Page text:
Latin America Green News: Chile's biodiversity, Costa Rica's crocodiles, Mexico's fisheries
Posted July 25, 2014
Latin America Green News is a selection of weekly news highlights about environmental and energy issues in Latin America.
July 20th – July 25th, 2014
The Environmental Assessment Commission of the Metropolitan region has rejected the Environmental Impact Assessment presented by Coyanco for the proposed hydroelectric station called “El Canelo.” The project, proposed in San José de Maipo, had already been rejected by the Environmental Evaluation Service as well. Coyanco has ten days to appeal the court’s decision. (Bio Bio Chile 7/22/2014).
Chile and Ecuador have agreed to collaborate on a regulatory framework for electric power interconnection between the two countries. The countries will be drafting a bilateral agreement that allows international purchase power agreements between private firms, as well as working together to build the necessary infrastructure to transport this energy, such as interconnected transmission lines. (BNAmericas 7/22/2014.)
A group of 27 NGOs and environmental experts applauded the Bachelet government for proposing a new law that would a create Biodiversity and Protected Area Service, but said the proposal did not go far enough. The groups noted the bill lacked a comprehensive vision of the importance of protected areas and biodiversity and, among other things, failed to recognize the relationships between water and biodiversity, genetic biodiversity and climate change impacts. (El Dínamo 7/25/2014)
Costa Rican biologist state that there is no data confirming a crocodile overpopulation problem. Studies that would be required to adequately determine the possibility of overpopulation are currently cost prohibitive. Crocodile populations have been monitored over the last two decades, and they show that crocodile populations have remained more or less constant. (CR Hoy 7/21/2014).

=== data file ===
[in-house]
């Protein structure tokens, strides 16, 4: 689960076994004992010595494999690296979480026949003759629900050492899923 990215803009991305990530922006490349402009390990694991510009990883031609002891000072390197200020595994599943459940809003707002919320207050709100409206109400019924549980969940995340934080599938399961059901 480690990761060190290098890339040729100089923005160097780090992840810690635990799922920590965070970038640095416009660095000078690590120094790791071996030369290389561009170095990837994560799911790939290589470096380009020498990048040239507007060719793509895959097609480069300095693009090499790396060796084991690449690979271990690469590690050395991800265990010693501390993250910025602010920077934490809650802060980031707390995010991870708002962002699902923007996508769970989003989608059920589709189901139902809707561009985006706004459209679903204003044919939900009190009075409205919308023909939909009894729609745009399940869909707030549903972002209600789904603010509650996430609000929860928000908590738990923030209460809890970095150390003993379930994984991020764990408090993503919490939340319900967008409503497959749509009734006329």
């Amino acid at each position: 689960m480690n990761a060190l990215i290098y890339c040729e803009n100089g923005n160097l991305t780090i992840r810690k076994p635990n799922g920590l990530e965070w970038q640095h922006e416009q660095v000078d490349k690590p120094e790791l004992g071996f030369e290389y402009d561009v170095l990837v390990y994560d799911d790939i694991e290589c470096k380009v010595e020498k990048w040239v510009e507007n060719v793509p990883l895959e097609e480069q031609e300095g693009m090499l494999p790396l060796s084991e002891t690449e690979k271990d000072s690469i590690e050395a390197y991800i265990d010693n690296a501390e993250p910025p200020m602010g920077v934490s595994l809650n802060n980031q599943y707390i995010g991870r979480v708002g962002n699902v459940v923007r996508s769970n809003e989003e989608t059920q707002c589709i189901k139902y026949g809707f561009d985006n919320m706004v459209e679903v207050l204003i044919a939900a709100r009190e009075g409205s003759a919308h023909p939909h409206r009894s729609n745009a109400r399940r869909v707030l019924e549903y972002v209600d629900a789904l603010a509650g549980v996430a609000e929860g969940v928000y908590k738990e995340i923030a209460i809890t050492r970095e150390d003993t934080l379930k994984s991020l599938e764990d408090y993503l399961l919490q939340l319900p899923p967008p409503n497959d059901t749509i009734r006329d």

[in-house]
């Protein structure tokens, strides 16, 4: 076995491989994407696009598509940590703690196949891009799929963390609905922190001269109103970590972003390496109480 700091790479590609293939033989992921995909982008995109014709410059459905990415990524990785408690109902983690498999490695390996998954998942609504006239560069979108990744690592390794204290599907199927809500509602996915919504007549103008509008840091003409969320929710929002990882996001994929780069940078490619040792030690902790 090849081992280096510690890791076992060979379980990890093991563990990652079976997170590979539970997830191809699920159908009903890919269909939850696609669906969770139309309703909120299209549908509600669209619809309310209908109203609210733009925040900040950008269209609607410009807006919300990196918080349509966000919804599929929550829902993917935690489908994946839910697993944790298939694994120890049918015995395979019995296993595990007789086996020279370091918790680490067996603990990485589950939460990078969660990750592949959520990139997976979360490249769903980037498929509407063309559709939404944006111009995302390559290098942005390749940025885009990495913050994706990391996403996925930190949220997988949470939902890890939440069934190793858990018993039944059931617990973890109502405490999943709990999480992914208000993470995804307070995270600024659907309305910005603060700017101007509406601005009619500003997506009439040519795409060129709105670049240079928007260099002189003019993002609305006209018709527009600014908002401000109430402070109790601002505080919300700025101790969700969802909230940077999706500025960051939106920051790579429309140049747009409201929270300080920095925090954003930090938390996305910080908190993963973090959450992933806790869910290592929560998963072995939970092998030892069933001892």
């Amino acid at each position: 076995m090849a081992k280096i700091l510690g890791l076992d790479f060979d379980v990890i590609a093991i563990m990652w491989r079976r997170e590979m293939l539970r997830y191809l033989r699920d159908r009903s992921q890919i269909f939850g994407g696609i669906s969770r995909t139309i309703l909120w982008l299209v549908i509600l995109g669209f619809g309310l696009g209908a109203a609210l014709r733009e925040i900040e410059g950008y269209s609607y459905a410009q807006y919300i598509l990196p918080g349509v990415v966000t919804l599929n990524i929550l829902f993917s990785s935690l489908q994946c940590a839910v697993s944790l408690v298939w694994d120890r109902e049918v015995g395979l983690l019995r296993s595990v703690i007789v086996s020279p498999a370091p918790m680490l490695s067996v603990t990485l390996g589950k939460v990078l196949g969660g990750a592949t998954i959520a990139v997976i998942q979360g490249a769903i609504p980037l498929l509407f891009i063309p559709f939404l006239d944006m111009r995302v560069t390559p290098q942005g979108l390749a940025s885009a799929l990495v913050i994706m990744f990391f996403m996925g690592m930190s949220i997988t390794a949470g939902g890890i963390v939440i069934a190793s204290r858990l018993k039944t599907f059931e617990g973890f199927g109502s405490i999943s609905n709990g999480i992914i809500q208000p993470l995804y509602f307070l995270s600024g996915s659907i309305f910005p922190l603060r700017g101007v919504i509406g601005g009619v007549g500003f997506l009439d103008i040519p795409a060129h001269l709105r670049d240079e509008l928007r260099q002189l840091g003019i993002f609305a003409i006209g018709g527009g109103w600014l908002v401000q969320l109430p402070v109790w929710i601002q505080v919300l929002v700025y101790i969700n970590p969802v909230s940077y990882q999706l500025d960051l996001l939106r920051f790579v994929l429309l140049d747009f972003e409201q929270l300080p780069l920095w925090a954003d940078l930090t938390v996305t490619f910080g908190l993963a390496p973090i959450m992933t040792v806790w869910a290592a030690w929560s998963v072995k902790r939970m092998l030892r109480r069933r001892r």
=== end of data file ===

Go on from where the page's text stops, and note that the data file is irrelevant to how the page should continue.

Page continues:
Eight electric cooperatives have banded together to create the Chamber of Energy Distribution and Telecom Companies, with the goal of working together to promote energy projects from renewable sources such as solar, wind, hydro, biomass and geothermal. The new group will also work on energy efficiency campaigns in order to lower costs to their customers. The group hopes that tariffs will decrease as they continue to work together. (La Nación 7/24/2014).
Last Monday, legislative representatives of the Frente Amplio (FA) met with the Minister of Environment and Energy to discuss suggestions for how to improve the energy situation in the country. The FA’s suggestions include: tax exemptions for fuel purchased by the Costa Rican Electricity Institute (ICE) in order to reduce electricity rates, opposition to the privatization of the ICE and the Costa Rican Petroleum Refinery, greater use of local renewable energies, financial incentives for hybrid/electric cars and promotion of clean energy for public transportation and homes, and harmonization of energy policies and the country’s environmental agenda as well as fully guaranteed rights for indigenous peoples. (Costa Rica On, 7/23/2014).
Mexico’s Chamber of Deputies has approved all four energy reform legislative packages approved earlier by the Senate. The Deputies will next focus on three bills related to the fiscal details of the reform. The legislative packages voted on include laws on hydrocarbons, electricity, geothermal power, and mining. The new laws include provisions to create a new National Agency on Industrial Security and Environmental Protection for the hydrocarbon sector. (CNN Mexico 7/22/2014; 7/24/2014)
Higher temperatures resulting from climate change would threaten the Gulf of California’s fishing sector, in particular species like sardines and squid whose numbers have dropped previously. Climate change projections found that higher temperatures could have an impact on the sector similar to what happened in 1992, when sardine catches dropped from 300,000 tons 3,000 tons. (July 25,2014)